Heterozygous: an individual inherits two different forms of the same gene
Homozygous: an individual inherits the same allele from both parents; genes are the
Dominant allele: where the phenotype is always present.
Recessive allele: can be masked but is still present
Difference between an organism’s genotype and its phenotype?
Genotype: the organism’s actual genes that you cannot completely see.
Phenotype: the physical appearance of organisms.
Single gene trait: a single gene with two alleles and each one produces a distinct
Mendel’s contribution to genetics:
-Law of segregation and law of independent assortment
Segregation: two factors/ traits from each parent separate and go to the offspring so
the offspring will carry both genes.
Law of independent assortment: Laws of chance decide which traits the offspring
Dihybrid crossing. How the law of independent assortment relates to dihybrid
-Green pod colour and yellow seed colour (dominant)
-Yellow pod colour and green seed colour (recessive)
-Offspring was heterozygous (GgYy) (green pod and yellow seed)
Chromosome theory of inheritance: explains that chromosomes carry genetic
material. Inheritance patterns may be explained by assuming that genes are located
on specific sites of the chromosomes. (e.g. Blonde hair and blue eyes usually go
together because hair and eye colour are located on the chromosome closely
Why linked genes cannot assort independently: Linked genes are on the same
chromosome so they are physically attached and cannot separate
Inheritance patters in recessive and dominant traits? – If it skips a generation; it is
recessive. If the child has the dominant trait one of the parents must also have it.
Examples of human disorders (dominant):
-Huntington Disease Examples of human disorders (recessive):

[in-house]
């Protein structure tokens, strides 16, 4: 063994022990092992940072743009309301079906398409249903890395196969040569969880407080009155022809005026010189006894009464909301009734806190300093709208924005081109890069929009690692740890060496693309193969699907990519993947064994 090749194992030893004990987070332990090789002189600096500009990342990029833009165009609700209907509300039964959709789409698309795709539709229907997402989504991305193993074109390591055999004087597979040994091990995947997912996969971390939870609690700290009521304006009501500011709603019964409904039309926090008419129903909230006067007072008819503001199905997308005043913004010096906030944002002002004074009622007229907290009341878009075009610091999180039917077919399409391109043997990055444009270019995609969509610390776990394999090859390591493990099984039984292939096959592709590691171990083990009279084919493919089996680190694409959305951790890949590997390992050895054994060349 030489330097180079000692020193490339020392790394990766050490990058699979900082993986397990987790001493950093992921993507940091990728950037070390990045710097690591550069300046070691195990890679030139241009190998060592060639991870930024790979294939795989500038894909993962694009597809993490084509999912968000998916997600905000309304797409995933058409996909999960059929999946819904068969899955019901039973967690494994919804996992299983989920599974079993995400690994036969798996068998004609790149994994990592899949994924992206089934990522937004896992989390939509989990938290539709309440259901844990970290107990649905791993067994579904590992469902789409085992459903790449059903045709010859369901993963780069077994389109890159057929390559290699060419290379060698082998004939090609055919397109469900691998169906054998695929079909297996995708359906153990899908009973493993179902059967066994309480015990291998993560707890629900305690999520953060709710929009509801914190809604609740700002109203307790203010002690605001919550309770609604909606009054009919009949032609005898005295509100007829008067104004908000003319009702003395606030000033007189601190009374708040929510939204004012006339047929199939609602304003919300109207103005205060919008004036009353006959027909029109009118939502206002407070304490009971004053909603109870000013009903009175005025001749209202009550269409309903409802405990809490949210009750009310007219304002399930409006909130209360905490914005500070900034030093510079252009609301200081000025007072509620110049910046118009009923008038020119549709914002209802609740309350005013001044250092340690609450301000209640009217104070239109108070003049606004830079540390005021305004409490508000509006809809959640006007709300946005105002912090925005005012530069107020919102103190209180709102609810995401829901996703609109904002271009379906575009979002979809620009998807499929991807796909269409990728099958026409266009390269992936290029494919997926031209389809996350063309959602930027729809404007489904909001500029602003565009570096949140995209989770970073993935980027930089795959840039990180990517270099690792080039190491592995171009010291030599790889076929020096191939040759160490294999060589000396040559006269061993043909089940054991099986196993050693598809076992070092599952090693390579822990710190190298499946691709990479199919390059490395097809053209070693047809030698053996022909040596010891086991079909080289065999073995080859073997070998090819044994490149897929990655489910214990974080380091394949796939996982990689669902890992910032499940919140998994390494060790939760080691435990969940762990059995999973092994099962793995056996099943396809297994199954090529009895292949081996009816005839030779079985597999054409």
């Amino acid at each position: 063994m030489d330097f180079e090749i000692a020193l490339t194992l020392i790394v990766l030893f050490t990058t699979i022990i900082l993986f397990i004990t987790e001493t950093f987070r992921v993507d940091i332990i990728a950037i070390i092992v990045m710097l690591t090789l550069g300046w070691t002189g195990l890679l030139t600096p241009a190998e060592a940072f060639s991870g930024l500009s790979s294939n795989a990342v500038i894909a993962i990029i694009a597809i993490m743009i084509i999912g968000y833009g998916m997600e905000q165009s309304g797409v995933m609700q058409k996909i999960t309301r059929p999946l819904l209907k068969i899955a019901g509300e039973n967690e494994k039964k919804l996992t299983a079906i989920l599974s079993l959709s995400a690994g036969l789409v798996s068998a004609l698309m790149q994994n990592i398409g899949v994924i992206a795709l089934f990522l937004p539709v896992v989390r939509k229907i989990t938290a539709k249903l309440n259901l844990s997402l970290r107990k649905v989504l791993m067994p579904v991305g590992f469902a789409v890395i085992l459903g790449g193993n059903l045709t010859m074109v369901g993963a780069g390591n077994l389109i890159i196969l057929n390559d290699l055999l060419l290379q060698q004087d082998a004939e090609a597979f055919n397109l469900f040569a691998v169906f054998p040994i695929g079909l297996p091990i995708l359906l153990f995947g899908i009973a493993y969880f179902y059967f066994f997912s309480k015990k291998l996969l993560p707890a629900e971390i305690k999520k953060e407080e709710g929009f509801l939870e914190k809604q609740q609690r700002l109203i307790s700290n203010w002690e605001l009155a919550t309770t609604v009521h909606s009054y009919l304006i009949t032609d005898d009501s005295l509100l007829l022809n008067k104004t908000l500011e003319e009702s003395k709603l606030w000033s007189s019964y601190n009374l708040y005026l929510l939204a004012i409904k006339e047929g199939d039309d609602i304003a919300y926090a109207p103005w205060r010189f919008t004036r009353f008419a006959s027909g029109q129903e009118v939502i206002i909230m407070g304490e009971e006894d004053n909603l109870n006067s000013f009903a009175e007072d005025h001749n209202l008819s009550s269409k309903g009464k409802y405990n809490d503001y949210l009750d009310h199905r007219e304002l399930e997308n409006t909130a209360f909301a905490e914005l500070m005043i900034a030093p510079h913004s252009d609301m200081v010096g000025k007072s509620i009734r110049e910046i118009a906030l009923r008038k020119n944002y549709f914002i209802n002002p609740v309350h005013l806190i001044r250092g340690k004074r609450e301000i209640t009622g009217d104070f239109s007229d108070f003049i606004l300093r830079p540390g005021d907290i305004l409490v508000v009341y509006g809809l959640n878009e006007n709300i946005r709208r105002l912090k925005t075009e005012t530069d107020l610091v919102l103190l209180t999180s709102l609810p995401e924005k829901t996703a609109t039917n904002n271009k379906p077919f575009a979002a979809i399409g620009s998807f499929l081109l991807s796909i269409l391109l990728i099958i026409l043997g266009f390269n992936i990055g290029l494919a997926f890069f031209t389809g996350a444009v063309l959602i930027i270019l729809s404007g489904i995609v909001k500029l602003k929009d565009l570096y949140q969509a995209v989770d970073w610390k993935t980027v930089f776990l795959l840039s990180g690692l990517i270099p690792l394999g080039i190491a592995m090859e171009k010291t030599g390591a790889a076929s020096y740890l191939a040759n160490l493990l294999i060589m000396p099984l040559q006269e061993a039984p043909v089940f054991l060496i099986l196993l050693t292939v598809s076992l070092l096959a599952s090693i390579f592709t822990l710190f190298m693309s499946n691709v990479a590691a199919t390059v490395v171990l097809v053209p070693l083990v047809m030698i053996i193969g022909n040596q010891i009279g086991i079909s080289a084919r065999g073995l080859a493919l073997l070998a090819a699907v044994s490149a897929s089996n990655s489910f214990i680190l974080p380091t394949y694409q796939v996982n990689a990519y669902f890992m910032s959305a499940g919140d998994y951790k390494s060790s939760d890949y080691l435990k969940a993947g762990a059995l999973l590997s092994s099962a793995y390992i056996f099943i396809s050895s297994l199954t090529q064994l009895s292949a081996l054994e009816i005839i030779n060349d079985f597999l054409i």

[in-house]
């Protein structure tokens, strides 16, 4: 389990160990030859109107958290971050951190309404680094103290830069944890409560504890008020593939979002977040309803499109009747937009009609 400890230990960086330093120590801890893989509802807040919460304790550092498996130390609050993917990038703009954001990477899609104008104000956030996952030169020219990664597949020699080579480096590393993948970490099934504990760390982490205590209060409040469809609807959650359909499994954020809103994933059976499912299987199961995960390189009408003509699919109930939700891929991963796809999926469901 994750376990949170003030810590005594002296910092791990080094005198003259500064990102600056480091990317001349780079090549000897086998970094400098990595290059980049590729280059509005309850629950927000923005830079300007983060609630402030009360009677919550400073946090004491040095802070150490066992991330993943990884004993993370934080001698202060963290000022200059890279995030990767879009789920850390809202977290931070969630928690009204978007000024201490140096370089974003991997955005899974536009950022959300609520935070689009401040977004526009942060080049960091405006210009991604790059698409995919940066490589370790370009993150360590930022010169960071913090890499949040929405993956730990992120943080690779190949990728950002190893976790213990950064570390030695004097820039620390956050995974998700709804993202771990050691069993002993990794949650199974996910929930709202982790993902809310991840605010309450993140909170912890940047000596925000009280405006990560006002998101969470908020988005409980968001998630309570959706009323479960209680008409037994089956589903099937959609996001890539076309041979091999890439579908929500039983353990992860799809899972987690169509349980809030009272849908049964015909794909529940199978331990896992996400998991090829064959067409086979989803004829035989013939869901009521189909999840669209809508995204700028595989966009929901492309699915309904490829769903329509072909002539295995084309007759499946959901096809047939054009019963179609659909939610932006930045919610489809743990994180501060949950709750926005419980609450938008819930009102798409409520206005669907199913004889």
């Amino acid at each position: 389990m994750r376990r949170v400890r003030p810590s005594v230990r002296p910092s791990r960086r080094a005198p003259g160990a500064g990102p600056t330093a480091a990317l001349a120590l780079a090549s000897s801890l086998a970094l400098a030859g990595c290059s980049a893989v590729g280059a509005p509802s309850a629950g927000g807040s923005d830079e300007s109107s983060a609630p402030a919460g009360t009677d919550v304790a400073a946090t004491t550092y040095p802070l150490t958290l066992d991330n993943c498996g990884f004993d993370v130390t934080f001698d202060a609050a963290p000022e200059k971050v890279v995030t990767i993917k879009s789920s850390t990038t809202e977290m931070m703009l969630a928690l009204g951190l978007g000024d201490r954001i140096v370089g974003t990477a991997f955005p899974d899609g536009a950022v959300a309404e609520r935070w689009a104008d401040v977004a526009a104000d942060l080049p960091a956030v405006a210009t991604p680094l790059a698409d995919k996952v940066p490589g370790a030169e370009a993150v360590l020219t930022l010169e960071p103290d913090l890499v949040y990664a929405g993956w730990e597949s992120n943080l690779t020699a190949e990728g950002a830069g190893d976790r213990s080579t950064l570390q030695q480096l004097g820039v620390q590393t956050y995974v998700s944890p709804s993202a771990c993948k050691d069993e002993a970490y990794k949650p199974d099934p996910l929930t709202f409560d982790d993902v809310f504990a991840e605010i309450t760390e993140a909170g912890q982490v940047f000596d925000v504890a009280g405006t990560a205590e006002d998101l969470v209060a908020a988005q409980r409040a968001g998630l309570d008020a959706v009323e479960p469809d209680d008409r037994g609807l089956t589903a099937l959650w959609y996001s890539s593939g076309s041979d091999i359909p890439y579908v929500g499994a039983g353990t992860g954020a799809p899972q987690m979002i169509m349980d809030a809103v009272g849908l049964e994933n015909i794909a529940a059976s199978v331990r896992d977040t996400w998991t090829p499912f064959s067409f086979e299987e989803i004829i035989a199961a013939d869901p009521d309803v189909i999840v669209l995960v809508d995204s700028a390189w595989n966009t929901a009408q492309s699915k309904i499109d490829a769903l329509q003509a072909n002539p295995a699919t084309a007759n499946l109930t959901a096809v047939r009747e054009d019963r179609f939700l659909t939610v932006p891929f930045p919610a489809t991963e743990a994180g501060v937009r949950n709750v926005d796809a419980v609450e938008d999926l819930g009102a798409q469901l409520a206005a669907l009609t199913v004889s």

Incomplete dominance: when one allele of the same gene isn’t completely dominant
over the other (Red flower and White flower produce pink flower)
Multiple allele: there are three or more alleles for a trait. (Blood type A, B, and O)
Co-dominance: When a single gene has two dominant alleles. (Blood type AB)
Pleiotropic: one gene influencing many traits (e.g. Genes that control cats fur can
influence their brain and eye colour.)
Polygenic: many genes affecting one trait. (e.g. Skin colour. BBBBBB= very dark skin,
bbbbbb= very light skin. All other combinations are intermediates.
Sex-linked inheritance: XX= female child XY= male child.
Genes that are carried by either sex are called sex-linked inheritance.
Sex-linked diseases: diseases determined by a chromosome.
-Hemophilia: an X chromosome disease; usually affecting males.
-Chromosomal abnormalities: Any change in normal structure of chromosome;
resulting in physical or mental abnormalities.
-Turner’s Syndrome: Chromosomal disorder affecting females who have only one X
chromosome; dwarfism, heart problems, underdeveloped sex organs.
How can sickle-cell be adaptive?: It can protect against malaria.
Darwin’s Observation about natural selection:
-All species have great fertility potential
-Populations remain stable in size
-Environmental resources are limited
-Individuals of a population vary in inheritance.
-Much variation is inheritable
Why individuals cannot evolve: They cannot change their own genetics. Populations
can evolve. Not humans.
Why evolution doesn’t lead to perfectly adapted organisms---mutations and changes
happen all the time. Not all of the less adapted organisms result in killing another. How evolutionary change takes place?
Difference between natural selection and evolution?
Evolution: A change into something different or better
Natural selection: Where individuals do not survive or reproduce and do not pass on
Examples of natural selection:
-Some giraffes have long necks and some have short necks. If short tree shrub